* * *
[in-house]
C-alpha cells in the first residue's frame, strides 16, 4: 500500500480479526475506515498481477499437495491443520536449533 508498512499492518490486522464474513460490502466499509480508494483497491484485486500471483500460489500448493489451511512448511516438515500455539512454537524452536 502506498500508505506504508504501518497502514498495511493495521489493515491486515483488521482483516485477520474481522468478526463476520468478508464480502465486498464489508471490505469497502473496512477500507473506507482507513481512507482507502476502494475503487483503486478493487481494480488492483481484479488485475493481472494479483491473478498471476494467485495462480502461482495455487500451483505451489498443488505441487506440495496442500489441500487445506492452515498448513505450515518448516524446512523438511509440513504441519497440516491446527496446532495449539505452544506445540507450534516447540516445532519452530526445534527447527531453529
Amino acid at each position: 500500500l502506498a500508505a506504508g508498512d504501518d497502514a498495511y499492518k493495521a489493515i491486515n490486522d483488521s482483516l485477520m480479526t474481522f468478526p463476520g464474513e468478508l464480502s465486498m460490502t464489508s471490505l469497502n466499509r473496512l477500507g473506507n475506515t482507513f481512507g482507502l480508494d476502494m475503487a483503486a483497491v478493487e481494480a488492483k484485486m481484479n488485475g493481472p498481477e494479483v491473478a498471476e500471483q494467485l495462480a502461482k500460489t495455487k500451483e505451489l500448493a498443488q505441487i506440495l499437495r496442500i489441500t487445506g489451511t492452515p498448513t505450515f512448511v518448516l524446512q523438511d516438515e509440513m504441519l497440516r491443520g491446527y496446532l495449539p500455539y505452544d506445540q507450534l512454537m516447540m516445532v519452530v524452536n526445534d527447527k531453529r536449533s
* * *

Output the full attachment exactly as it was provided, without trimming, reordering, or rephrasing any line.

[in-house]
C-alpha cells in the first residue's frame, strides 16, 4: 500500500480479526475506515498481477499437495491443520536449533 508498512499492518490486522464474513460490502466499509480508494483497491484485486500471483500460489500448493489451511512448511516438515500455539512454537524452536 502506498500508505506504508504501518497502514498495511493495521489493515491486515483488521482483516485477520474481522468478526463476520468478508464480502465486498464489508471490505469497502473496512477500507473506507482507513481512507482507502476502494475503487483503486478493487481494480488492483481484479488485475493481472494479483491473478498471476494467485495462480502461482495455487500451483505451489498443488505441487506440495496442500489441500487445506492452515498448513505450515518448516524446512523438511509440513504441519497440516491446527496446532495449539505452544506445540507450534516447540516445532519452530526445534527447527531453529
Amino acid at each position: 500500500l502506498a500508505a506504508g508498512d504501518d497502514a498495511y499492518k493495521a489493515i491486515n490486522d483488521s482483516l485477520m480479526t474481522f468478526p463476520g464474513e468478508l464480502s465486498m460490502t464489508s471490505l469497502n466499509r473496512l477500507g473506507n475506515t482507513f481512507g482507502l480508494d476502494m475503487a483503486a483497491v478493487e481494480a488492483k484485486m481484479n488485475g493481472p498481477e494479483v491473478a498471476e500471483q494467485l495462480a502461482k500460489t495455487k500451483e505451489l500448493a498443488q505441487i506440495l499437495r496442500i489441500t487445506g489451511t492452515p498448513t505450515f512448511v518448516l524446512q523438511d516438515e509440513m504441519l497440516r491443520g491446527y496446532l495449539p500455539y505452544d506445540q507450534l512454537m516447540m516445532v519452530v524452536n526445534d527447527k531453529r536449533s